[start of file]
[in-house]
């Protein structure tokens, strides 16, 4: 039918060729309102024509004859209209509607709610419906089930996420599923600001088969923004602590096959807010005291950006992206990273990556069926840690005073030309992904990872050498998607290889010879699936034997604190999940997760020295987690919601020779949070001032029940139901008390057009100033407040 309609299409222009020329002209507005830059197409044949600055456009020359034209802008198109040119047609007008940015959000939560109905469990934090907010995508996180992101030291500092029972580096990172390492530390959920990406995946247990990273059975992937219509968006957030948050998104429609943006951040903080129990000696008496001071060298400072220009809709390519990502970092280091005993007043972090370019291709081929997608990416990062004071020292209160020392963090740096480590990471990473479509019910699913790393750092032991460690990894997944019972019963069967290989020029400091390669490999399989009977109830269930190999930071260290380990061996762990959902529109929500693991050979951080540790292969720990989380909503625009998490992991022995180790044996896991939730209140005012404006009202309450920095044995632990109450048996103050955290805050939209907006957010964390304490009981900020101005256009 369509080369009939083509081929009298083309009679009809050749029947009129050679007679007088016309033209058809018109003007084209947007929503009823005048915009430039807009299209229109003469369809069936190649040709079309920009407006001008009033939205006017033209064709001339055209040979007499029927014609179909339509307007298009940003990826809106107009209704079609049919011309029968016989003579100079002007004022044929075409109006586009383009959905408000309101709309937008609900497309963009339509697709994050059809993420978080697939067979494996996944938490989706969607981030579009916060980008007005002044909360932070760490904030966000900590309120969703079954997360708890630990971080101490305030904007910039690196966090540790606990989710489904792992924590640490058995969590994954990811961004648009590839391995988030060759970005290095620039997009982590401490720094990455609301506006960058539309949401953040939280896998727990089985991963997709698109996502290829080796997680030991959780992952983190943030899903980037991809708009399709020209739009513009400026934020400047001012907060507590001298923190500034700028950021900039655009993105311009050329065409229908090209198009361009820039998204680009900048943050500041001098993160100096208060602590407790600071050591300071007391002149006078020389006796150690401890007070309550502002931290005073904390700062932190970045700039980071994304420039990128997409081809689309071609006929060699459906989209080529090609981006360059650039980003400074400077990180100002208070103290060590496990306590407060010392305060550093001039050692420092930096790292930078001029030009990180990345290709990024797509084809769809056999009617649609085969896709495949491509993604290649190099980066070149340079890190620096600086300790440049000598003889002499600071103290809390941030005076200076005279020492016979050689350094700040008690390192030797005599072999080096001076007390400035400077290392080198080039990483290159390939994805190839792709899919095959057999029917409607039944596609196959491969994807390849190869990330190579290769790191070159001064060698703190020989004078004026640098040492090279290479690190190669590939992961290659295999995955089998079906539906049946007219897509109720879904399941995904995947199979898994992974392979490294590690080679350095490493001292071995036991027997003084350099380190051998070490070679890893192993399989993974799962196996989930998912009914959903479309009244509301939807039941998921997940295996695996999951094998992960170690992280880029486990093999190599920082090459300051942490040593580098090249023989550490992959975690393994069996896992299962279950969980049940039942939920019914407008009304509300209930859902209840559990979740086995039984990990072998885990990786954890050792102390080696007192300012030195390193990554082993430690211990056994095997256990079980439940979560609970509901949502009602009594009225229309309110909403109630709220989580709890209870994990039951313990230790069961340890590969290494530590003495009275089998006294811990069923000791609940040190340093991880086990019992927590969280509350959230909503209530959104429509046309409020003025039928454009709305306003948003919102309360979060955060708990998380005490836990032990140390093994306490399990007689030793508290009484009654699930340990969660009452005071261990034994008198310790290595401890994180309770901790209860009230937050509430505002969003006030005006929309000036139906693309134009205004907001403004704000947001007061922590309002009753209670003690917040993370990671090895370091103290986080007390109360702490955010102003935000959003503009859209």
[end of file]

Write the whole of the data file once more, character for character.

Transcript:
[in-house]
């Protein structure tokens, strides 16, 4: 039918060729309102024509004859209209509607709610419906089930996420599923600001088969923004602590096959807010005291950006992206990273990556069926840690005073030309992904990872050498998607290889010879699936034997604190999940997760020295987690919601020779949070001032029940139901008390057009100033407040 309609299409222009020329002209507005830059197409044949600055456009020359034209802008198109040119047609007008940015959000939560109905469990934090907010995508996180992101030291500092029972580096990172390492530390959920990406995946247990990273059975992937219509968006957030948050998104429609943006951040903080129990000696008496001071060298400072220009809709390519990502970092280091005993007043972090370019291709081929997608990416990062004071020292209160020392963090740096480590990471990473479509019910699913790393750092032991460690990894997944019972019963069967290989020029400091390669490999399989009977109830269930190999930071260290380990061996762990959902529109929500693991050979951080540790292969720990989380909503625009998490992991022995180790044996896991939730209140005012404006009202309450920095044995632990109450048996103050955290805050939209907006957010964390304490009981900020101005256009 369509080369009939083509081929009298083309009679009809050749029947009129050679007679007088016309033209058809018109003007084209947007929503009823005048915009430039807009299209229109003469369809069936190649040709079309920009407006001008009033939205006017033209064709001339055209040979007499029927014609179909339509307007298009940003990826809106107009209704079609049919011309029968016989003579100079002007004022044929075409109006586009383009959905408000309101709309937008609900497309963009339509697709994050059809993420978080697939067979494996996944938490989706969607981030579009916060980008007005002044909360932070760490904030966000900590309120969703079954997360708890630990971080101490305030904007910039690196966090540790606990989710489904792992924590640490058995969590994954990811961004648009590839391995988030060759970005290095620039997009982590401490720094990455609301506006960058539309949401953040939280896998727990089985991963997709698109996502290829080796997680030991959780992952983190943030899903980037991809708009399709020209739009513009400026934020400047001012907060507590001298923190500034700028950021900039655009993105311009050329065409229908090209198009361009820039998204680009900048943050500041001098993160100096208060602590407790600071050591300071007391002149006078020389006796150690401890007070309550502002931290005073904390700062932190970045700039980071994304420039990128997409081809689309071609006929060699459906989209080529090609981006360059650039980003400074400077990180100002208070103290060590496990306590407060010392305060550093001039050692420092930096790292930078001029030009990180990345290709990024797509084809769809056999009617649609085969896709495949491509993604290649190099980066070149340079890190620096600086300790440049000598003889002499600071103290809390941030005076200076005279020492016979050689350094700040008690390192030797005599072999080096001076007390400035400077290392080198080039990483290159390939994805190839792709899919095959057999029917409607039944596609196959491969994807390849190869990330190579290769790191070159001064060698703190020989004078004026640098040492090279290479690190190669590939992961290659295999995955089998079906539906049946007219897509109720879904399941995904995947199979898994992974392979490294590690080679350095490493001292071995036991027997003084350099380190051998070490070679890893192993399989993974799962196996989930998912009914959903479309009244509301939807039941998921997940295996695996999951094998992960170690992280880029486990093999190599920082090459300051942490040593580098090249023989550490992959975690393994069996896992299962279950969980049940039942939920019914407008009304509300209930859902209840559990979740086995039984990990072998885990990786954890050792102390080696007192300012030195390193990554082993430690211990056994095997256990079980439940979560609970509901949502009602009594009225229309309110909403109630709220989580709890209870994990039951313990230790069961340890590969290494530590003495009275089998006294811990069923000791609940040190340093991880086990019992927590969280509350959230909503209530959104429509046309409020003025039928454009709305306003948003919102309360979060955060708990998380005490836990032990140390093994306490399990007689030793508290009484009654699930340990969660009452005071261990034994008198310790290595401890994180309770901790209860009230937050509430505002969003006030005006929309000036139906693309134009205004907001403004704000947001007061922590309002009753209670003690917040993370990671090895370091103290986080007390109360702490955010102003935000959003503009859209």